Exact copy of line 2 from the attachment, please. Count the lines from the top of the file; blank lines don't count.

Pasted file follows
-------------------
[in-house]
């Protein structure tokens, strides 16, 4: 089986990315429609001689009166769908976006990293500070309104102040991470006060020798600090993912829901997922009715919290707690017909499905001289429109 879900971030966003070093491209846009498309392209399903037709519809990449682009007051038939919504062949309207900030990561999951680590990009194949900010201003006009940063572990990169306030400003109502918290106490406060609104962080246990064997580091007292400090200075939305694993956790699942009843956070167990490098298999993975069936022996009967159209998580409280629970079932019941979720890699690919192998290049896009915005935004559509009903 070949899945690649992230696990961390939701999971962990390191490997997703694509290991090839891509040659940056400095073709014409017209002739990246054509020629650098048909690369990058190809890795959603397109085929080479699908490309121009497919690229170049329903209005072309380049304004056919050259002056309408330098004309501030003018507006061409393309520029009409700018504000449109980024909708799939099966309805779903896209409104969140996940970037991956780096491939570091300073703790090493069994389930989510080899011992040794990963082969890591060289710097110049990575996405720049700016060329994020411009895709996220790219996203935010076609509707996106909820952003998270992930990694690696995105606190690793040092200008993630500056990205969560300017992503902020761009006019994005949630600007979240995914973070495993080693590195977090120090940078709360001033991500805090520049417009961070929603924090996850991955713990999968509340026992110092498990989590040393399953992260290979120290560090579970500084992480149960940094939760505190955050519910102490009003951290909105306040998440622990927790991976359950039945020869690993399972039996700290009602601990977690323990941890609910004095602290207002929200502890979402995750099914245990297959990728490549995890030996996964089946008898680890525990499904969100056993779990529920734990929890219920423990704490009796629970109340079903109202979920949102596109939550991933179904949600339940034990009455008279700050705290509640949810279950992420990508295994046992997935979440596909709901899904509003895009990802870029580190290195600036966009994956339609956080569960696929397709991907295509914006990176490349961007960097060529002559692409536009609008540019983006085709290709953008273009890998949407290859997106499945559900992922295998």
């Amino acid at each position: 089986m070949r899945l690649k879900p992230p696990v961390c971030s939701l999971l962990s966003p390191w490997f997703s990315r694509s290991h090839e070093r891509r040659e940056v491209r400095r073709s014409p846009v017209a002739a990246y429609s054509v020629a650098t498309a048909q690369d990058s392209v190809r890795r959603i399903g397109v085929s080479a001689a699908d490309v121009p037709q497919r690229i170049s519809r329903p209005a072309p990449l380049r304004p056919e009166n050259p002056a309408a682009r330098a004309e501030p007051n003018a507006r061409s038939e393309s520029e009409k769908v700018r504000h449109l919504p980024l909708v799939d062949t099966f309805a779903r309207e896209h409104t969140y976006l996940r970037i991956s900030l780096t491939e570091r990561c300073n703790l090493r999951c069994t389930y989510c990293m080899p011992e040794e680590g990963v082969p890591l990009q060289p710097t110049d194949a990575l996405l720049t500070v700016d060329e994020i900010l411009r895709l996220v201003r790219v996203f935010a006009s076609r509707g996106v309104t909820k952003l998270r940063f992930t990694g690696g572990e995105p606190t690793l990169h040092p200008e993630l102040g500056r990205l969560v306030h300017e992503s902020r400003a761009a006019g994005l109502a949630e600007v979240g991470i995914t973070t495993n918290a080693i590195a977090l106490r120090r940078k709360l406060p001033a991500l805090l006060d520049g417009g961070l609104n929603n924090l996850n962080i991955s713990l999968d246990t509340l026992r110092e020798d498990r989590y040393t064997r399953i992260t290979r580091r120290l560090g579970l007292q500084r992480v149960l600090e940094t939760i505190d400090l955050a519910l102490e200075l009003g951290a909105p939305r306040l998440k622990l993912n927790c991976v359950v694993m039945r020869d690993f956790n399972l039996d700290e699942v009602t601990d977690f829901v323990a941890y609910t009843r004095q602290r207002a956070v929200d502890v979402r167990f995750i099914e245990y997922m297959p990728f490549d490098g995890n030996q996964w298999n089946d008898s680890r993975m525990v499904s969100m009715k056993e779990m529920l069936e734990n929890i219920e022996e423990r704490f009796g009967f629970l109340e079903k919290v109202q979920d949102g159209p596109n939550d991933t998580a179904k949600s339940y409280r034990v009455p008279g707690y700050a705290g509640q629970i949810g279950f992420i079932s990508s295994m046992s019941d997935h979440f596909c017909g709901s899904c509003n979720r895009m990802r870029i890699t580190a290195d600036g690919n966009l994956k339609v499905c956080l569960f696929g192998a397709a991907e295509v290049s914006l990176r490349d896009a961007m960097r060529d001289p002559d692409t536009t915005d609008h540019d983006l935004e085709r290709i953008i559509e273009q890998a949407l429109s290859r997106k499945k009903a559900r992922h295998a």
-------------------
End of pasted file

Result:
């Protein structure tokens, strides 16, 4: 089986990315429609001689009166769908976006990293500070309104102040991470006060020798600090993912829901997922009715919290707690017909499905001289429109 879900971030966003070093491209846009498309392209399903037709519809990449682009007051038939919504062949309207900030990561999951680590990009194949900010201003006009940063572990990169306030400003109502918290106490406060609104962080246990064997580091007292400090200075939305694993956790699942009843956070167990490098298999993975069936022996009967159209998580409280629970079932019941979720890699690919192998290049896009915005935004559509009903 070949899945690649992230696990961390939701999971962990390191490997997703694509290991090839891509040659940056400095073709014409017209002739990246054509020629650098048909690369990058190809890795959603397109085929080479699908490309121009497919690229170049329903209005072309380049304004056919050259002056309408330098004309501030003018507006061409393309520029009409700018504000449109980024909708799939099966309805779903896209409104969140996940970037991956780096491939570091300073703790090493069994389930989510080899011992040794990963082969890591060289710097110049990575996405720049700016060329994020411009895709996220790219996203935010076609509707996106909820952003998270992930990694690696995105606190690793040092200008993630500056990205969560300017992503902020761009006019994005949630600007979240995914973070495993080693590195977090120090940078709360001033991500805090520049417009961070929603924090996850991955713990999968509340026992110092498990989590040393399953992260290979120290560090579970500084992480149960940094939760505190955050519910102490009003951290909105306040998440622990927790991976359950039945020869690993399972039996700290009602601990977690323990941890609910004095602290207002929200502890979402995750099914245990297959990728490549995890030996996964089946008898680890525990499904969100056993779990529920734990929890219920423990704490009796629970109340079903109202979920949102596109939550991933179904949600339940034990009455008279700050705290509640949810279950992420990508295994046992997935979440596909709901899904509003895009990802870029580190290195600036966009994956339609956080569960696929397709991907295509914006990176490349961007960097060529002559692409536009609008540019983006085709290709953008273009890998949407290859997106499945559900992922295998």